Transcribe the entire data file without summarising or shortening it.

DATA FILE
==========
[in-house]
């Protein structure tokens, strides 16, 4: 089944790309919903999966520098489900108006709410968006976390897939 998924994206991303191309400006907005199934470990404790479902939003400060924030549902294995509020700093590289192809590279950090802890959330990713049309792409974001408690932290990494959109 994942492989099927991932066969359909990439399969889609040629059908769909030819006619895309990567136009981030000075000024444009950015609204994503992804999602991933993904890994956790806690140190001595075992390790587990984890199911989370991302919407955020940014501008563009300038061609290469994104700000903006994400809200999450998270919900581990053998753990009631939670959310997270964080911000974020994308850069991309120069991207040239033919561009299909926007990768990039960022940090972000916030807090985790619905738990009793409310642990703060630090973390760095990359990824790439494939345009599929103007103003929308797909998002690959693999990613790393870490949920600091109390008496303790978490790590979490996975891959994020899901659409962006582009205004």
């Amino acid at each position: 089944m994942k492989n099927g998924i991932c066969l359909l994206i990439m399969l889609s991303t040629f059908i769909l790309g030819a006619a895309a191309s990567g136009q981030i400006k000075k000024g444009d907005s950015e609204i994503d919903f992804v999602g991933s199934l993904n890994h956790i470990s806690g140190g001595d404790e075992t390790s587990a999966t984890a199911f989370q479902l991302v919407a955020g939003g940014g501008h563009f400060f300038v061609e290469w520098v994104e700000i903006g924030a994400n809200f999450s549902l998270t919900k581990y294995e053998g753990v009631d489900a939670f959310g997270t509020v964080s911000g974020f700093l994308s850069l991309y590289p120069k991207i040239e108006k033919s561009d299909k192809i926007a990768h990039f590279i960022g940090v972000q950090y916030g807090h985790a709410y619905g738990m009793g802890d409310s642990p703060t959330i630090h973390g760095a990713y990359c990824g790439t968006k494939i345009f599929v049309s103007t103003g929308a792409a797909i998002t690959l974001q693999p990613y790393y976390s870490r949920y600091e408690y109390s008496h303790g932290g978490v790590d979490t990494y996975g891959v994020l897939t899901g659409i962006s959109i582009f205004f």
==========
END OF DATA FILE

[in-house]
């Protein structure tokens, strides 16, 4: 089944790309919903999966520098489900108006709410968006976390897939 998924994206991303191309400006907005199934470990404790479902939003400060924030549902294995509020700093590289192809590279950090802890959330990713049309792409974001408690932290990494959109 994942492989099927991932066969359909990439399969889609040629059908769909030819006619895309990567136009981030000075000024444009950015609204994503992804999602991933993904890994956790806690140190001595075992390790587990984890199911989370991302919407955020940014501008563009300038061609290469994104700000903006994400809200999450998270919900581990053998753990009631939670959310997270964080911000974020994308850069991309120069991207040239033919561009299909926007990768990039960022940090972000916030807090985790619905738990009793409310642990703060630090973390760095990359990824790439494939345009599929103007103003929308797909998002690959693999990613790393870490949920600091109390008496303790978490790590979490996975891959994020899901659409962006582009205004």
């Amino acid at each position: 089944m994942k492989n099927g998924i991932c066969l359909l994206i990439m399969l889609s991303t040629f059908i769909l790309g030819a006619a895309a191309s990567g136009q981030i400006k000075k000024g444009d907005s950015e609204i994503d919903f992804v999602g991933s199934l993904n890994h956790i470990s806690g140190g001595d404790e075992t390790s587990a999966t984890a199911f989370q479902l991302v919407a955020g939003g940014g501008h563009f400060f300038v061609e290469w520098v994104e700000i903006g924030a994400n809200f999450s549902l998270t919900k581990y294995e053998g753990v009631d489900a939670f959310g997270t509020v964080s911000g974020f700093l994308s850069l991309y590289p120069k991207i040239e108006k033919s561009d299909k192809i926007a990768h990039f590279i960022g940090v972000q950090y916030g807090h985790a709410y619905g738990m009793g802890d409310s642990p703060t959330i630090h973390g760095a990713y990359c990824g790439t968006k494939i345009f599929v049309s103007t103003g929308a792409a797909i998002t690959l974001q693999p990613y790393y976390s870490r949920y600091e408690y109390s008496h303790g932290g978490v790590d979490t990494y996975g891959v994020l897939t899901g659409i962006s959109i582009f205004f």